Socio-economic status and incidence of renal replacement therapy: A registry study of Australian patients

Blair Grace, Philip Clayton, Alan Cass, Stephen McDonald

Research output: Contribution to journalArticlepeer-review


Background: Socio-economic disadvantage has been linked to higher incidence of end-stage kidney disease in developed countries. Associations between socio-economic status (SES) and incidence of renal replacement therapy (RRT) have not been explored for different kidney diseases, genders or age groups in a country with universal access to healthcare.

Methods: We investigated the incidence of non-indigenous patients commencing RRT in Australia in 2000–09, using the Australia and New Zealand Dialysis and Transplant (ANZDATA) Registry. Patient postcodes were grouped into deciles using a standard SES index. We analysed incidence by five groups of kidney diseases, age groups, gender and geographic remoteness.

Results: Incidence of RRT decreased with increasing area advantage. Differences were most evident for the most disadvantaged areas [markedly increased burden; incident rate ratio (IRR) 1.27; 95% confidence interval (CI) 1.18–1.38] and most advantaged decile (decreased burden, IRR 0.76; 95% CI 0.72–0.81), compared with decile 5. Patients with diabetic nephropathy showed the greatest disparities: residents of the most disadvantaged decile were 2.38 (95% CI 2.09–2.71) times more at risk than the most advantaged decile. Congenital and genetic kidney diseases showed lesser gradients—the most disadvantaged decile was 1.28 times (95% CI 0.98–1.68) more at risk. SES was not associated with incidence for patients older than 69 years.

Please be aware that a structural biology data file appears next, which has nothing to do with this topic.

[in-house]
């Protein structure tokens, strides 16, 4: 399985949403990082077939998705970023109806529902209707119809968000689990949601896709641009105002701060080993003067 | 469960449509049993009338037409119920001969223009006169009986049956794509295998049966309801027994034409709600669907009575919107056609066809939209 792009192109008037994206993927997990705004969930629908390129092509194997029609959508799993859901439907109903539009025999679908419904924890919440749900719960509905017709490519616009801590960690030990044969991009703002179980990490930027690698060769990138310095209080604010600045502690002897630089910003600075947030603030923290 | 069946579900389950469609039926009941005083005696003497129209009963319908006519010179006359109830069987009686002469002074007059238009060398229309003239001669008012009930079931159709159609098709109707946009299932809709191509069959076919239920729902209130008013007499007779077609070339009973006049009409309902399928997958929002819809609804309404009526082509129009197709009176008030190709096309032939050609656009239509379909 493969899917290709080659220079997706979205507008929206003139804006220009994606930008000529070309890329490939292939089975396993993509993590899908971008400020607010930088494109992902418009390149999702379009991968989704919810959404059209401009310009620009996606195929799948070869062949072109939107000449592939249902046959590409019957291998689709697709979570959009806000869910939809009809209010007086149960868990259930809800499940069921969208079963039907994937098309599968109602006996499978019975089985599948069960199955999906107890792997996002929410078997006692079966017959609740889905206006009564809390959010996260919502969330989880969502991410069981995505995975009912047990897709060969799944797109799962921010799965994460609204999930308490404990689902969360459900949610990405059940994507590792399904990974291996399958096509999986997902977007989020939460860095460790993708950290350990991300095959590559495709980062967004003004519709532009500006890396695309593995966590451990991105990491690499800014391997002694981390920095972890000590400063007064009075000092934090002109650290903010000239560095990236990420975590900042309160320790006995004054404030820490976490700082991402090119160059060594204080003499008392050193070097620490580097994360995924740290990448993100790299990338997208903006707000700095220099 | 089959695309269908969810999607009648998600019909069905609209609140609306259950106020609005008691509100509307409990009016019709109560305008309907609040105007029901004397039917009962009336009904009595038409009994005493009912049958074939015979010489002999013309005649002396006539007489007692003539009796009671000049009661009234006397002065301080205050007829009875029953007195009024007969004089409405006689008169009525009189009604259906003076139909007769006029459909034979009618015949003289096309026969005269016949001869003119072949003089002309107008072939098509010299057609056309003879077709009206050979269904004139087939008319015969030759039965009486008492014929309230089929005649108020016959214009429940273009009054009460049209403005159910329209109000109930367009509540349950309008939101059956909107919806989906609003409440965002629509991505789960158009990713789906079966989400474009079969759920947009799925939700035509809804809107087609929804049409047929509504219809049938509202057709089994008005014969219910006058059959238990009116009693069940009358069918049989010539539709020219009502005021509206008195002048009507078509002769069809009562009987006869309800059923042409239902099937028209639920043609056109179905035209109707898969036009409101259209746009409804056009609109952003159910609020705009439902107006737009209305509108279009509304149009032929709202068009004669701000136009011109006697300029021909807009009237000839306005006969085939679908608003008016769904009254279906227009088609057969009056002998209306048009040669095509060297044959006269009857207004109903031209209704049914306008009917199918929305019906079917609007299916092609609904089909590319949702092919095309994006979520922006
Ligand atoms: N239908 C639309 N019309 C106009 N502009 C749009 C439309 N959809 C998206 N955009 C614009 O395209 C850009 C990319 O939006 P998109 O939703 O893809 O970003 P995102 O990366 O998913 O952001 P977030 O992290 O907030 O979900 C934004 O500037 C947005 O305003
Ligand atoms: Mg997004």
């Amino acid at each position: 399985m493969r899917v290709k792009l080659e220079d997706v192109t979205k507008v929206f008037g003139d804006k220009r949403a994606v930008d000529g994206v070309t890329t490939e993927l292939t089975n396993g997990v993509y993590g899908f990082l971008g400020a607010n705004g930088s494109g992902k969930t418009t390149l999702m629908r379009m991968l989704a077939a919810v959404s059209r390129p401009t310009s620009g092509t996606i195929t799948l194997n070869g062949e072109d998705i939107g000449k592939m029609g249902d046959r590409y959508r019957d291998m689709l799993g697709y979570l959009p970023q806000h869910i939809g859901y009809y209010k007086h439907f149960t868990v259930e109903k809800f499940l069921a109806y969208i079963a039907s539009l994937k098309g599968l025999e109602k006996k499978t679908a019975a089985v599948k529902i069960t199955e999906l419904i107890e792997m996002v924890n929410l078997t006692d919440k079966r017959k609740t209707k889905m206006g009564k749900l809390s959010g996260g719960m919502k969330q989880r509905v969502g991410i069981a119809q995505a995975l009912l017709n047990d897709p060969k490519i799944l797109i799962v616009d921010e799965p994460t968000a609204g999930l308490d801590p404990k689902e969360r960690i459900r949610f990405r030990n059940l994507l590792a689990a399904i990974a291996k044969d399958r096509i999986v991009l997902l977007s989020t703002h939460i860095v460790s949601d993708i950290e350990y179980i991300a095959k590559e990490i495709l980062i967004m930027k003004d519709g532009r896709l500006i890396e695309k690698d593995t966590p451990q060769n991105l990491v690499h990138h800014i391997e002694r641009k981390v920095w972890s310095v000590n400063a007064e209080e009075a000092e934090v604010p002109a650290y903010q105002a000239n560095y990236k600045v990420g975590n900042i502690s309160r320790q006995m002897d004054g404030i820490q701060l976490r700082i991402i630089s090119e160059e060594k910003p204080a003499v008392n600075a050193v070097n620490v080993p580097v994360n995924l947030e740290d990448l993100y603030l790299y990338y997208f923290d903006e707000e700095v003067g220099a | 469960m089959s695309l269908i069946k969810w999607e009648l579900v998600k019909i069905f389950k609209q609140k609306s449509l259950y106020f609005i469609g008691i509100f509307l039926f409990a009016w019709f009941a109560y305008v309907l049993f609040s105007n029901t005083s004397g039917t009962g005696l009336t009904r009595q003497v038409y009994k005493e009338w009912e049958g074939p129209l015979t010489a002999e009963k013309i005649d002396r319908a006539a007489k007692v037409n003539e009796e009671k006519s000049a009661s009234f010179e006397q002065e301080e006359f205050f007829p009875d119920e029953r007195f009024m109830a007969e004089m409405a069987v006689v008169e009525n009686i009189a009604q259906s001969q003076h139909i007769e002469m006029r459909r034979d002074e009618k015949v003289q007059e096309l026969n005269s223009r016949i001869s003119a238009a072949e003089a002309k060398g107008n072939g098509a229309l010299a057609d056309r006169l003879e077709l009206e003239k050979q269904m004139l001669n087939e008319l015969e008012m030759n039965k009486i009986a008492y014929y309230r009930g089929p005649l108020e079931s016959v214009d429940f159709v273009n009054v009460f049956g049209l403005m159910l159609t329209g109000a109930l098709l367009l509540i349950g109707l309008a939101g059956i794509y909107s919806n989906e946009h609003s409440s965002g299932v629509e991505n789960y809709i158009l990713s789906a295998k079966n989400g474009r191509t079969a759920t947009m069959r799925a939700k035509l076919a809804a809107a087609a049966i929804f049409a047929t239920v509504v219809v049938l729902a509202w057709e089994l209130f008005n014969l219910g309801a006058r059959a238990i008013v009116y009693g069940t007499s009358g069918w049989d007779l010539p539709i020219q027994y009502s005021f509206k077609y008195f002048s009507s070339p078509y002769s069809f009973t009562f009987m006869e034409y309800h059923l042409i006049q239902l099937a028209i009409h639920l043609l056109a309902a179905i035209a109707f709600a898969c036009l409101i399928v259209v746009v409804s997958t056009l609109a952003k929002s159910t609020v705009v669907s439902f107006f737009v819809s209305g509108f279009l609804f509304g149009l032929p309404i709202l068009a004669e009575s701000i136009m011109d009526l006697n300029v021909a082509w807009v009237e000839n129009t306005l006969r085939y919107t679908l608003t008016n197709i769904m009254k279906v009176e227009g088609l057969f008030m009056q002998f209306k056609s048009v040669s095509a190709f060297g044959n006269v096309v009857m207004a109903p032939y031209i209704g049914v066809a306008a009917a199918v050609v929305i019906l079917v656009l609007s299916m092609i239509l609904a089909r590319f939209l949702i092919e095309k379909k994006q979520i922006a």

Discussion: These SES gradients existed, despite all Australians having access to healthcare. Diseases associated with lifestyle show the greatest gradients with SES.
Original languageEnglish
Pages (from-to)4173-4180
Number of pages8
JournalNephrology Dialysis Transplantation
Issue number11
Publication statusPublished - Nov 2012


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